The ozone layer is thinning, which is bad news for plant life, marine ecosystems, and public health. A new study published in the journal Atmospheric Chemistry and Physics reveals the ozone is continuing to deteriorate in the lower stratosphere above the world’s more populated regions.
This comes as a bit of a blow following the good news last year that the hole in the ozone above Antarctica appears to be healing thanks to a ban on chlorofluorocarbons (CFCs). The average size of the hole, first discovered in 1985, has shrunk from 20 million square kilometers (12.4 million square miles) in 2000 to 16 million square kilometers (9.9 million square miles) in 2017, though it could take decades to heal completely.
"Ozone has been seriously declining globally since the 1980s, but while the banning of CFCs is leading to a recovery at the poles, the same does not appear to be true for the lower latitudes,” Joanna Haigh, Co-Director of the Grantham Institute for Climate Change and the Environment at Imperial College London and study co-author, explained in a statement.
"The potential for harm in lower latitudes may actually be worse than at the poles. The decreases in ozone are less than we saw at the poles before the Montreal Protocol was enacted, but UV radiation is more intense in these regions and more people live there."
So, how widespread is the damage? Thinning appears to be occurring in the lower stratosphere, at 15 to 24 kilometers (9 to 15 miles) altitude, above highly populated regions between 60 degrees north and 60 degrees south. To put that into perspective, Oslo, Norway, is 59.91 degrees north and Cape Horn, Chile, is 55.98 degrees south.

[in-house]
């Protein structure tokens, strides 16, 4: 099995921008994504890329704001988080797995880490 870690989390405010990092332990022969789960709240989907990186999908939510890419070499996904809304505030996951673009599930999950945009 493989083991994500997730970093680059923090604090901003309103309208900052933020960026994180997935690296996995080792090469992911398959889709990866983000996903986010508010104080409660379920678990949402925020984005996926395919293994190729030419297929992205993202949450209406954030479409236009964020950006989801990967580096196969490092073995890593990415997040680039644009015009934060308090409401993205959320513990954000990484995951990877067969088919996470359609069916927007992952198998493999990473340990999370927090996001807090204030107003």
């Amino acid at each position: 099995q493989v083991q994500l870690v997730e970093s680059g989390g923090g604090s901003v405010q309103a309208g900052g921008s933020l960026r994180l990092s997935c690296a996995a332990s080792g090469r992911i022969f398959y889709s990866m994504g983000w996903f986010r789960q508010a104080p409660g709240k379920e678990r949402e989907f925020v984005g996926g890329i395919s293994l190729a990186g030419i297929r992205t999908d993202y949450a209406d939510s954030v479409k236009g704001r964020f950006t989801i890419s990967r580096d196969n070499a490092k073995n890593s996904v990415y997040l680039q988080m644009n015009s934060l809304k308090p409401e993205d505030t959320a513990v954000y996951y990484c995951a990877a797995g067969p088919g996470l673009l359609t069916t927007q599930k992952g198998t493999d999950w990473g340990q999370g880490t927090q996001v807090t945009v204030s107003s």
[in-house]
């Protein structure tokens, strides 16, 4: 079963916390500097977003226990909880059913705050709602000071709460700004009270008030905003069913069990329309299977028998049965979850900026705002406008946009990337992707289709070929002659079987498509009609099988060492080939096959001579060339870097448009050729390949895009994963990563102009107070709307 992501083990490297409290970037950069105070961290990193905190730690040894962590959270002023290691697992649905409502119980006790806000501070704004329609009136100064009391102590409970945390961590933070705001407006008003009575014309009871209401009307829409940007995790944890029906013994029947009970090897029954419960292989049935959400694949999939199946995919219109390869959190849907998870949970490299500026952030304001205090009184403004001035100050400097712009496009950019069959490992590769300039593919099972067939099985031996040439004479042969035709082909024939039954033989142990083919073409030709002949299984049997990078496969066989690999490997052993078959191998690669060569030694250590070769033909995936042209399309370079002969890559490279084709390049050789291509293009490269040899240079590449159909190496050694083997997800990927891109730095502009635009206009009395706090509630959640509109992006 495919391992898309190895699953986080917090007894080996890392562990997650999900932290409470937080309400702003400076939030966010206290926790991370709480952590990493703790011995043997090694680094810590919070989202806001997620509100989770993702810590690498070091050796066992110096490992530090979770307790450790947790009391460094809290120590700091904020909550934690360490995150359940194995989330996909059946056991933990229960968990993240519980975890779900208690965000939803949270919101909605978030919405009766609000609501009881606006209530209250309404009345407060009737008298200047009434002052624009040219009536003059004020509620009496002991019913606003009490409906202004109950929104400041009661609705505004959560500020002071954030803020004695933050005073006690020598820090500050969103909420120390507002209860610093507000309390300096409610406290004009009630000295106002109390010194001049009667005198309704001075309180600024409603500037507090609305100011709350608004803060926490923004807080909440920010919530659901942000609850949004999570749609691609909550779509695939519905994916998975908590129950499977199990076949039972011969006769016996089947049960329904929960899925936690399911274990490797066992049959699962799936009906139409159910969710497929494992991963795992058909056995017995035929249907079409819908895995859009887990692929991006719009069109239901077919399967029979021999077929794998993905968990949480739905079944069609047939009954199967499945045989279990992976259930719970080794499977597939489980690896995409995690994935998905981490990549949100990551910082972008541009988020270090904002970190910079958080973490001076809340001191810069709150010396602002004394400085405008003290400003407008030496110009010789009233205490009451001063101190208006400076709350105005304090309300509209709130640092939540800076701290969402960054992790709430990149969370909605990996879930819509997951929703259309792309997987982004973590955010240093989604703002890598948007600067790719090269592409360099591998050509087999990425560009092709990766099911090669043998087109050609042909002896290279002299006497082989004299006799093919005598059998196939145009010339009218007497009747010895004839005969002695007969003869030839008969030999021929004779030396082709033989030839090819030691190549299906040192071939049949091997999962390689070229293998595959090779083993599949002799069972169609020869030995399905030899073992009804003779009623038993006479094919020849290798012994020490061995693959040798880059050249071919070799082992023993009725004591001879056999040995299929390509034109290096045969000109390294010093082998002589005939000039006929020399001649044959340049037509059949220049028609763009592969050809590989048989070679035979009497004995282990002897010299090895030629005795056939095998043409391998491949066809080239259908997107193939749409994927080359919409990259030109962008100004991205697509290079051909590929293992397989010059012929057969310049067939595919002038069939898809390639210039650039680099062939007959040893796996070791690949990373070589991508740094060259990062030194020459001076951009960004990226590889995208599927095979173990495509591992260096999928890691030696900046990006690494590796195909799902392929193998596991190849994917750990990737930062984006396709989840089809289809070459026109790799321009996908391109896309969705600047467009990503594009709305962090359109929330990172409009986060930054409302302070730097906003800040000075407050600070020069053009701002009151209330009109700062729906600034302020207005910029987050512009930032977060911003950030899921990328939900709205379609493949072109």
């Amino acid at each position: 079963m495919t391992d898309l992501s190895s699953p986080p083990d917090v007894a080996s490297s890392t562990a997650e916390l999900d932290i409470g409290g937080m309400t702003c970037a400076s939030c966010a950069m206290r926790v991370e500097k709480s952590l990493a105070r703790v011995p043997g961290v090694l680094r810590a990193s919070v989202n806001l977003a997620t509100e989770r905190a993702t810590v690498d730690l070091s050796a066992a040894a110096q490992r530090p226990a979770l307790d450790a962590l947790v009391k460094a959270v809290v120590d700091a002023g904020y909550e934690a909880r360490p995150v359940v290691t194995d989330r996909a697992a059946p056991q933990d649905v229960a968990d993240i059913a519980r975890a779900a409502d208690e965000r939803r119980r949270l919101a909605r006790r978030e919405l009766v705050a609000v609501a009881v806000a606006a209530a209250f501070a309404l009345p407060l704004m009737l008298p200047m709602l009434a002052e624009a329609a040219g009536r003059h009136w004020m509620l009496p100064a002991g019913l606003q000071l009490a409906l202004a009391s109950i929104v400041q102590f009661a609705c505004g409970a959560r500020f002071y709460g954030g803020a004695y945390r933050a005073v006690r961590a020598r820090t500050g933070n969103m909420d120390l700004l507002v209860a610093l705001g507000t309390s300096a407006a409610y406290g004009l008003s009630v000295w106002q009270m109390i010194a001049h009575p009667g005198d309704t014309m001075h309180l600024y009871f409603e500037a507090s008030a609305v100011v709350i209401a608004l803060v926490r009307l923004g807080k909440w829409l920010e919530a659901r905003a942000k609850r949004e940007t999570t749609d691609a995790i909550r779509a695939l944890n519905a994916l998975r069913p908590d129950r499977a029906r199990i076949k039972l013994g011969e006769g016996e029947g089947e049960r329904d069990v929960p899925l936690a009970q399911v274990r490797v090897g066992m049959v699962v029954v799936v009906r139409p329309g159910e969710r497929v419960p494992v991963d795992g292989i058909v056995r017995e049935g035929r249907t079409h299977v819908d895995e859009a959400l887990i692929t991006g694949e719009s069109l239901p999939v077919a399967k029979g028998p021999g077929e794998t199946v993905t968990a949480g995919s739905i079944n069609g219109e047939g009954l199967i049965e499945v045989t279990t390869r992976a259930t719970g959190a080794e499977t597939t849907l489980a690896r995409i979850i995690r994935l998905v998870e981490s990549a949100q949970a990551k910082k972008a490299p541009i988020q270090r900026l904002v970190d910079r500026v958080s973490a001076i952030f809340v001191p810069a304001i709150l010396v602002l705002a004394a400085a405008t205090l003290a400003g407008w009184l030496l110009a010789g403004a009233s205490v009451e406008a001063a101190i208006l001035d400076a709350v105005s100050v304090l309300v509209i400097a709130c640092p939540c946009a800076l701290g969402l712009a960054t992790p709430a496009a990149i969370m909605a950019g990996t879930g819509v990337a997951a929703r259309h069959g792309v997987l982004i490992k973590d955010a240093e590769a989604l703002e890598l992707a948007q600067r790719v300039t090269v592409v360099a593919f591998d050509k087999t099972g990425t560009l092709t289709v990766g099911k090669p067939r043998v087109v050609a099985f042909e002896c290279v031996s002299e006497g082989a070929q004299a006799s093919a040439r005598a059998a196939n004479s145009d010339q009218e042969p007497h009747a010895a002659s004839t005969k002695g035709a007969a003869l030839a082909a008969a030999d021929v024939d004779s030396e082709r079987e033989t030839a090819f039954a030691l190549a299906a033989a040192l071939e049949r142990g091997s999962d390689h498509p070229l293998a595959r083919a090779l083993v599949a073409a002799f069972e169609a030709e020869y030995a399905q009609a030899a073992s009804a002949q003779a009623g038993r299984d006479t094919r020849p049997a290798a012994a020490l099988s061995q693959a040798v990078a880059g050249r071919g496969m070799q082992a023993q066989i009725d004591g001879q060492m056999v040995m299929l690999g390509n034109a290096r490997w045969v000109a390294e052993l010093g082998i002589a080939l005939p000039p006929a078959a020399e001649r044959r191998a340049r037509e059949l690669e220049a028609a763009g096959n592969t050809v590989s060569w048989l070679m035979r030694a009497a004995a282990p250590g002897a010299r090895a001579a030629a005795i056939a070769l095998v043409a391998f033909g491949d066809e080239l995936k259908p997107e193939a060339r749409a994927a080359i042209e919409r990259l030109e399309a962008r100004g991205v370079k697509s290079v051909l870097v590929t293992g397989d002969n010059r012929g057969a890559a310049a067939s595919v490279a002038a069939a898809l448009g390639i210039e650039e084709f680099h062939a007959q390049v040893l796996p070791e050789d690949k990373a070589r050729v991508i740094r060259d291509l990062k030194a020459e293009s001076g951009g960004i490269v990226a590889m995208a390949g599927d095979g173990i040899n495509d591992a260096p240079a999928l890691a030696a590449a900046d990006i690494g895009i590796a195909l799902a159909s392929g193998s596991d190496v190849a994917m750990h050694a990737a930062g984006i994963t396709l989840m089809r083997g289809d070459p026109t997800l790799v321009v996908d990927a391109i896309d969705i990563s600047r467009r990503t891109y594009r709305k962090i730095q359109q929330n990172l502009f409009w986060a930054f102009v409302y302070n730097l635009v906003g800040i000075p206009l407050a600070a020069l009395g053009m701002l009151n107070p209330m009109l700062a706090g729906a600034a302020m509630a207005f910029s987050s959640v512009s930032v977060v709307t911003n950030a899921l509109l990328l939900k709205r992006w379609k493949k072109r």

The scientists aren't entirely sure what's causing atmospheric deterioration but suspect it has something to do with climate change shifting the pattern of atmospheric circulation and the release of very short-lived substances (VSLSs) into the Earth's atmosphere. The latter includes chemicals used in solvents, degreasing agents, and paint strippers.
"The finding of declining low-latitude ozone is surprising, since our current best atmospheric circulation models do not predict this effect," William Ball, an atmospheric researcher at ETH Zurich and first author, said in a statement. "Very short-lived substances could be the missing factor in these models."
Previous research has hinted at changes in the Earth's ozone but this appears to be the first to combine datasets since 1985 to show that atmospheric thinning is a long-term trend. Now, the researchers hope to gather more precise data on the decline of the ozone layer and work out the cause.
The good news is that "the decline now observed is far less pronounced than before the Montreal Protocol," added co-author Thomas Peter. "But we have to keep an eye on the ozone layer and its function as a UV filter in the heavily populated mid-latitudes and tropics."